Monday, July 16 , 2018, 12:58 am | Fair 66º

 
 
 
 
Advice

Santa Barbara Zoo Awarded Disney Conservation Fund Grant for Work With California Condors

The Santa Barbara Zoo has five female California condors on view. Click to view larger
The Santa Barbara Zoo has five female California condors on view.  (Santa Barbara Zoo photo)

The Santa Barbara Zoo has been awarded a $25,000 grant from the Disney Conservation Fund (DCF) in recognition of the Zoo’s work with the U.S. Fish & Wildlife Service (USFWS) to monitor and study California condors nesting in the wild.

The program, which began in 2008, puts volunteers and staff in the field to watch the nests and to monitor chick and parent behaviors. This is the third year that the Zoo has received a DCF grant for this program.

“We are interested in egg incubation, nesting and nest maintenance, brooding of the chick and the social interactions between the parents and the chick, such as feeding and preening,” says Dr. Estelle Sandhaus, the Zoo’s director of conservation and research. 

Sandhaus was awarded her Ph.D. in psychology: cognition and brain science from Georgia Institute of Technology based on her analyses of the data from these observations. 

Endangered California condors, once numbering only 22, are making a comeback from near extinction. More than 430 birds are alive today, with more than half living and breeding in the wild, but the species still faces challenges in its habitat.

“Our monitoring, nest entries and interventions have increased the number of successful wild fledglings of the Southern California flock,” notes Sandhaus. “We are giving these chicks the best start on life possible. This is especially important in a species with a long life span and a long period of parental dependence like the condor. Early learning experiences affect the bird’s behavior throughout its entire lifetime.”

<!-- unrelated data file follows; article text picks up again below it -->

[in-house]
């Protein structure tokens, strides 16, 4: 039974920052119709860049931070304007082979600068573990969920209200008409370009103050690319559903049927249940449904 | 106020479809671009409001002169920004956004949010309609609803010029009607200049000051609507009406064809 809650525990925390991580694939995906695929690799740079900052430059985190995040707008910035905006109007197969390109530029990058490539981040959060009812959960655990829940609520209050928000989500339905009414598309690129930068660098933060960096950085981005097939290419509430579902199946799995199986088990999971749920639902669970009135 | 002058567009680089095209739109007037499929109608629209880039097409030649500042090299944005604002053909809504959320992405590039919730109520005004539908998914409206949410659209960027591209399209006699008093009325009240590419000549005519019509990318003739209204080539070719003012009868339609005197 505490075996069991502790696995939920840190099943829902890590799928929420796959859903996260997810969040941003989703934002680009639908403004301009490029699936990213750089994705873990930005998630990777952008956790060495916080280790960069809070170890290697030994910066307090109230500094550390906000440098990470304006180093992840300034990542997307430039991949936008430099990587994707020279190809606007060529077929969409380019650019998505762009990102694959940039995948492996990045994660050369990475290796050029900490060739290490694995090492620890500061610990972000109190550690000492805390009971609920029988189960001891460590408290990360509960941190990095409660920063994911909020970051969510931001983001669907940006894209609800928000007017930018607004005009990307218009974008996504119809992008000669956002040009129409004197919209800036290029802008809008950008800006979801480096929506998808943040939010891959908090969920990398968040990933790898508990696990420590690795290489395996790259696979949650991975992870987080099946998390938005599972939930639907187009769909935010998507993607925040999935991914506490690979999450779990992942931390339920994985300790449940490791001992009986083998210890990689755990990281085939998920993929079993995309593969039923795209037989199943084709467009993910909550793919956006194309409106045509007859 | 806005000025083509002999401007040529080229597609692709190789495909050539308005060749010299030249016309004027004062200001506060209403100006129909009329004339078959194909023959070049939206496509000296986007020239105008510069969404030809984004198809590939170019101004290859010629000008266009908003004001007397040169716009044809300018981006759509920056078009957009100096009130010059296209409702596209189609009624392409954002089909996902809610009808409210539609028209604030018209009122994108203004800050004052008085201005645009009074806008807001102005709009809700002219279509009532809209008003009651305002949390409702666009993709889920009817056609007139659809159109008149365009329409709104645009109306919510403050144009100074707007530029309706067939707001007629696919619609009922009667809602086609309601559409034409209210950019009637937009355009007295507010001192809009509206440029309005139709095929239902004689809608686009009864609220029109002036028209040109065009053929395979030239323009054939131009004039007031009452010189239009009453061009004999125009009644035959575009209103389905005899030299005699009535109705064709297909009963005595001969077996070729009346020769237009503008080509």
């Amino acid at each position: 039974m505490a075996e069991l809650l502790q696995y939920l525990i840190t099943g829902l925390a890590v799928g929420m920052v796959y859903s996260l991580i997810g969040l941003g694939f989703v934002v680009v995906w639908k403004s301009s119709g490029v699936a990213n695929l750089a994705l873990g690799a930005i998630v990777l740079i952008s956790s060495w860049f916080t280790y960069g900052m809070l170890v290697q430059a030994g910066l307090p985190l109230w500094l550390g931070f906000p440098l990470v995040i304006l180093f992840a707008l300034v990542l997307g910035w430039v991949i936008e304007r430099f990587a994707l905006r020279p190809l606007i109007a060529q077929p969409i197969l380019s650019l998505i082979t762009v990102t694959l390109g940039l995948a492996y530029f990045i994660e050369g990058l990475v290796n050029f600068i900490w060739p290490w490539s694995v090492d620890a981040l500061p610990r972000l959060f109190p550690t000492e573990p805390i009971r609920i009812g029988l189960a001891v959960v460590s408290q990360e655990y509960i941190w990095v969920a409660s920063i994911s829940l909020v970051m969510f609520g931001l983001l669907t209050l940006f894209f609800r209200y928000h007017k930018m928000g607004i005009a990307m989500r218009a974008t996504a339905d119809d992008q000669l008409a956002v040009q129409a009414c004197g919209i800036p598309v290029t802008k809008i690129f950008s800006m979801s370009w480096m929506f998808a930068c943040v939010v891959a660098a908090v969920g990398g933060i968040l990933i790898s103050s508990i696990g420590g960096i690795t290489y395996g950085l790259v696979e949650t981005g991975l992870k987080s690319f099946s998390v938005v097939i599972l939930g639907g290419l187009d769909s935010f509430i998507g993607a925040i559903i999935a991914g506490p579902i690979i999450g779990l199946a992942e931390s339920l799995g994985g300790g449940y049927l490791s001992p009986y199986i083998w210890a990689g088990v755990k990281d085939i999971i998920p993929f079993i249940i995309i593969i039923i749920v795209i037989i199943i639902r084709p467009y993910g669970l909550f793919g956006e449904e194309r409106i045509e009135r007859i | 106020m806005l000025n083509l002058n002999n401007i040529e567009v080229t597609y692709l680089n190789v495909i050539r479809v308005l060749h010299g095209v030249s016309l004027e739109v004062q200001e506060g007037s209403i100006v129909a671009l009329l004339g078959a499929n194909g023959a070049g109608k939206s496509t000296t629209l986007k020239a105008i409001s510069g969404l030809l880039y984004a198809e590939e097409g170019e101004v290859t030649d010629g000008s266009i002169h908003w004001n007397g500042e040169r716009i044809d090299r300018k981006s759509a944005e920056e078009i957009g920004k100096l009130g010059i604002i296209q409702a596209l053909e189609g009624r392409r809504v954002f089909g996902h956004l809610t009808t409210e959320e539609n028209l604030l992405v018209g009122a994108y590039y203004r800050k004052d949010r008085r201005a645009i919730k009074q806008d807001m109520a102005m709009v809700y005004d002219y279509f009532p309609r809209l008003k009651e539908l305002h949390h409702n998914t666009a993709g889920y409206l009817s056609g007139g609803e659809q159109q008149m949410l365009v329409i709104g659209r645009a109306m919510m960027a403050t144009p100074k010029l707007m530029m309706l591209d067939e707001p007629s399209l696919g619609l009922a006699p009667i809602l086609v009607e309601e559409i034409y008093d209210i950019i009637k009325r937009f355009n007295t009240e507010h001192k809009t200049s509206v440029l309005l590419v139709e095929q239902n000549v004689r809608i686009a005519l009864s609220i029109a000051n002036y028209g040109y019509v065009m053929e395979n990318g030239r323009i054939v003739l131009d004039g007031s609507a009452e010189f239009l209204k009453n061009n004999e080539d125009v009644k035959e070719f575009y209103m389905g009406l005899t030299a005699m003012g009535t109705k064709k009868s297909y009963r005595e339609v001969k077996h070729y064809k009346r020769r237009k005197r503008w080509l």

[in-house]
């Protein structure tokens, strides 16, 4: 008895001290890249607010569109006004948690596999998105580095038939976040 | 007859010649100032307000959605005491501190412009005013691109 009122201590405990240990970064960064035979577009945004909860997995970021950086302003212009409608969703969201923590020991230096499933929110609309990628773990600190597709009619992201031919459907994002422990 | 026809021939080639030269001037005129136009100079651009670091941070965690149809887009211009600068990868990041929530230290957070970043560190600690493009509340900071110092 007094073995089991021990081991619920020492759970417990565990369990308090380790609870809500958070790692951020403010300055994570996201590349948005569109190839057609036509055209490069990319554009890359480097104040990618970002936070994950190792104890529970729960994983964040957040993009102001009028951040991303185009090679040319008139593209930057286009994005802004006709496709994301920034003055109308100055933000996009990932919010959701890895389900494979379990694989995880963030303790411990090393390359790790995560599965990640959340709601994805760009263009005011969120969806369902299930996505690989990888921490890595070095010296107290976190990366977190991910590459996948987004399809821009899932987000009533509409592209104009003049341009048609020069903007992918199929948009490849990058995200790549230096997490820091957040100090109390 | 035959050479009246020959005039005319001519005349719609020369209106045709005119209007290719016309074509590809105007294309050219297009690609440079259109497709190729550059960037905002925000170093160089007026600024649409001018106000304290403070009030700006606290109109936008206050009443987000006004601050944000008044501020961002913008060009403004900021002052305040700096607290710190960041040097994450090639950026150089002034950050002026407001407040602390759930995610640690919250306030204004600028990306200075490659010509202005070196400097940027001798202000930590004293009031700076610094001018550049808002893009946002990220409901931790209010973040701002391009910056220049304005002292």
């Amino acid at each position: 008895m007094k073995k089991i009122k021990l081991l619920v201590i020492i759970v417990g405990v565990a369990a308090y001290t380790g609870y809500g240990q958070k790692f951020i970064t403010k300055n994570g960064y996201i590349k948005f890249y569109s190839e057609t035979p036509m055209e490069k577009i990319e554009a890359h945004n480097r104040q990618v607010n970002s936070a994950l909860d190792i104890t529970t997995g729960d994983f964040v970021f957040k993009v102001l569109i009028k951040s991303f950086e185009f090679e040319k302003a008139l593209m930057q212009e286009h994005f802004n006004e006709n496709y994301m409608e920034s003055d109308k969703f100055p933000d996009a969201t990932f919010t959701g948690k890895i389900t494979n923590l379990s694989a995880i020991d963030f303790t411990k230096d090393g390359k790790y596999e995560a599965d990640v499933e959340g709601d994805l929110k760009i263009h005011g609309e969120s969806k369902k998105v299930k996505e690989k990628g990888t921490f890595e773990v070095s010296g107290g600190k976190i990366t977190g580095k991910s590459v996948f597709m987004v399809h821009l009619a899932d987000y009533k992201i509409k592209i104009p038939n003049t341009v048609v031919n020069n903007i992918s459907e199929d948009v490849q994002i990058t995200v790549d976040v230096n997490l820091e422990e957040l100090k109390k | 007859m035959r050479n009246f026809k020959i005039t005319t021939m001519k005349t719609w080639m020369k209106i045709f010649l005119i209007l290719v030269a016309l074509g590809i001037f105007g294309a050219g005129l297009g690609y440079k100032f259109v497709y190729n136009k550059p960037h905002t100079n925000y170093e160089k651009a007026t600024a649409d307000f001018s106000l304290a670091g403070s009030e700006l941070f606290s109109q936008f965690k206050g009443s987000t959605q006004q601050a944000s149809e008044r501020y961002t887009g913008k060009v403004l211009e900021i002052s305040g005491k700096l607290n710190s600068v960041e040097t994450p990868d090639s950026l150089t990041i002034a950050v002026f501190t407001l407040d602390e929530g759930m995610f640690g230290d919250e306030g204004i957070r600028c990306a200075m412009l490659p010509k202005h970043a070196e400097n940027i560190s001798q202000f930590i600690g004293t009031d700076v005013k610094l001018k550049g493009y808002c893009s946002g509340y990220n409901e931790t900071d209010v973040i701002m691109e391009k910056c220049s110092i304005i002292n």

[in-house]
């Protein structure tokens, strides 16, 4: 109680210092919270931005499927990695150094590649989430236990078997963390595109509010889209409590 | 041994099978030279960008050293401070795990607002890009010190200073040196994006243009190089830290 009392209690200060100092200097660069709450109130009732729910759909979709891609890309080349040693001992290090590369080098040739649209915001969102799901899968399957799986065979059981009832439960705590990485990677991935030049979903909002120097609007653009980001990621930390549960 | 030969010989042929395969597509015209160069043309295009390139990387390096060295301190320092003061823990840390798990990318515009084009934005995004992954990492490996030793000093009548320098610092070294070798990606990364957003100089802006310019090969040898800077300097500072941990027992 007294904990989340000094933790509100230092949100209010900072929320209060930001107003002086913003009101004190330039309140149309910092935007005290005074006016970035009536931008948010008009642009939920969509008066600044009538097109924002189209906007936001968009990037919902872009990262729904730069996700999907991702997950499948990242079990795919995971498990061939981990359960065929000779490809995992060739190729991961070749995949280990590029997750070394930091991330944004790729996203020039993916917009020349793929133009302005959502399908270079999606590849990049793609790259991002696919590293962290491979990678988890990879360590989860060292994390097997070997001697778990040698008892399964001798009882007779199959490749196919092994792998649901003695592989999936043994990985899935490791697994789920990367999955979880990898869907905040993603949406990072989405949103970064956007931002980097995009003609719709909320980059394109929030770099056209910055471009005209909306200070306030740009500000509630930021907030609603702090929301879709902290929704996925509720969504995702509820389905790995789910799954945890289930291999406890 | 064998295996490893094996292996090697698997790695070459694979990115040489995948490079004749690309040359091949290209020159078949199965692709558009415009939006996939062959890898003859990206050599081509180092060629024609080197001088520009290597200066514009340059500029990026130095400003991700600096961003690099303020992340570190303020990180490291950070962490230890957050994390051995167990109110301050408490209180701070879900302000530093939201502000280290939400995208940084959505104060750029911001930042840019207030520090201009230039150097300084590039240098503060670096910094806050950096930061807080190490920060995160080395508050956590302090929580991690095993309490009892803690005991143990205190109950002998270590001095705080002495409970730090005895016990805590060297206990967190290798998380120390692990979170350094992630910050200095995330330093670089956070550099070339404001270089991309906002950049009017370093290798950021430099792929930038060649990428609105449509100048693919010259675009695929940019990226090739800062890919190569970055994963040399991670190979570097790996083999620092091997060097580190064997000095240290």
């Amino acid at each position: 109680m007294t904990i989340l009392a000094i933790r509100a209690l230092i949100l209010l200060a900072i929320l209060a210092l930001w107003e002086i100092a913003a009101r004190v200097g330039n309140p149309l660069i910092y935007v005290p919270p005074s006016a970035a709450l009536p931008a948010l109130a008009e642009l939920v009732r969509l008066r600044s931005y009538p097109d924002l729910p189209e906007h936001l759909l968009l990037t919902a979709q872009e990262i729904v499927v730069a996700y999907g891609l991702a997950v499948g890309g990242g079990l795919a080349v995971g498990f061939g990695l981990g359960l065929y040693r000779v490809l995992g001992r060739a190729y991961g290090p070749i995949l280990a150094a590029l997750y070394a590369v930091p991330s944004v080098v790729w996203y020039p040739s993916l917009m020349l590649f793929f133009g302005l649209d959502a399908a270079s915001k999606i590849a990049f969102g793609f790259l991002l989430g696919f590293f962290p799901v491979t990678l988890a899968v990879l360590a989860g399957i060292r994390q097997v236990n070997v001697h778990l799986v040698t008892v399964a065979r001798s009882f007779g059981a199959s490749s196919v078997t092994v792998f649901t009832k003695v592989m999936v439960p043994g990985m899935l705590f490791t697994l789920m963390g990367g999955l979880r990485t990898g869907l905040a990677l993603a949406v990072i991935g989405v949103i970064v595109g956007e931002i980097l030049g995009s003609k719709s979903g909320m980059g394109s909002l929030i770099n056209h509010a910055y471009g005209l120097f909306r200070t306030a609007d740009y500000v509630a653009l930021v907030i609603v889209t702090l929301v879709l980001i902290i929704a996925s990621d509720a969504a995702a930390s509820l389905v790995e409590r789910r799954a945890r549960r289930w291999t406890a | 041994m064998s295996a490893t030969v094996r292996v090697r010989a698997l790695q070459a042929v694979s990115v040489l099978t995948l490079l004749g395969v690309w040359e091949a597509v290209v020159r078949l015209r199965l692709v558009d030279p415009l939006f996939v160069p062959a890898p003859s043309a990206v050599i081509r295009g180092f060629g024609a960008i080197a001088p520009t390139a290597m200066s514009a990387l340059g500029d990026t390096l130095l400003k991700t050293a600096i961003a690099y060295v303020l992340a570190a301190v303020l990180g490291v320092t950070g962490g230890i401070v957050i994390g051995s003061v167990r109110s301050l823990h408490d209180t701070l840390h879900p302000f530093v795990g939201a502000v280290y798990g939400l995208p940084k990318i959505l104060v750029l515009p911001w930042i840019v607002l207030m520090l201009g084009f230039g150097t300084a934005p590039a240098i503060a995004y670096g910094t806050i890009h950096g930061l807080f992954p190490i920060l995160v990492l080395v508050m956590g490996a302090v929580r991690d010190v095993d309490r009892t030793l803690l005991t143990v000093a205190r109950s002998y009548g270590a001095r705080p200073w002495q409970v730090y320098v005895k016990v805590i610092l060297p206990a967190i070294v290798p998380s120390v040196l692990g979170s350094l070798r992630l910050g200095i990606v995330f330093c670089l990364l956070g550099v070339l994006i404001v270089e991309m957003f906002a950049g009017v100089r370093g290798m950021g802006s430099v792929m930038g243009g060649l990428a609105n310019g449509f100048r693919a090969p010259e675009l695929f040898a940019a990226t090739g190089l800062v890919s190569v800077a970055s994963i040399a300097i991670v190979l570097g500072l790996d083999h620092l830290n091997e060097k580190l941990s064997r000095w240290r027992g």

In 1987, the Santa Barbara Zoo’s then-veterinarian Dr. Amy Shima was part of the team that captured the last wild condor, AC9, from the wild in 1987. This initial event led to the Santa Barbara Zoo becoming an official member of the Recovery Program in 2002.

Since then, the Zoo has been an active collaborator with the California Condor Recovery Program, providing veterinary, logistical, research and other support for condor reintroduction efforts.

On Earth Day 2009, the Zoo opened California Trails, a $7.5 million complex featuring animals that are in danger of disappearing from the wild in the Golden State. With that exhibit, the Zoo became one of a handful of institutions that exhibit California condors. 

Also on view are Channel Island foxes, found only on the islands off the California Coast; desert tortoises, once commonplace, but now facing habitat destruction; bald eagles, who are making a comeback after pesticides ravaged their numbers; and local raptors, amphibians and reptiles.

The Zoo currently has five female condors on view in a large aviary featuring sweeping views of the Santa Ynez Mountains, which are within the condors’ historic range. 

The Disney Conservation Fund focuses on protecting wildlife and connecting kids and families with nature. Since its founding in 1995, DCF has provided more than $30 million to support conservation programs in 115 countries.

Projects were selected to receive awards based upon their efforts to study wildlife, protect habitats and develop community conservation and education programs in critical ecosystems.

For information on Disney’s commitment to conserve nature and a complete list of 2015 grant recipients, visit www.disney.com/conservation.

— Julia McHugh is the director of public relations for the Santa Barbara Zoo.

 

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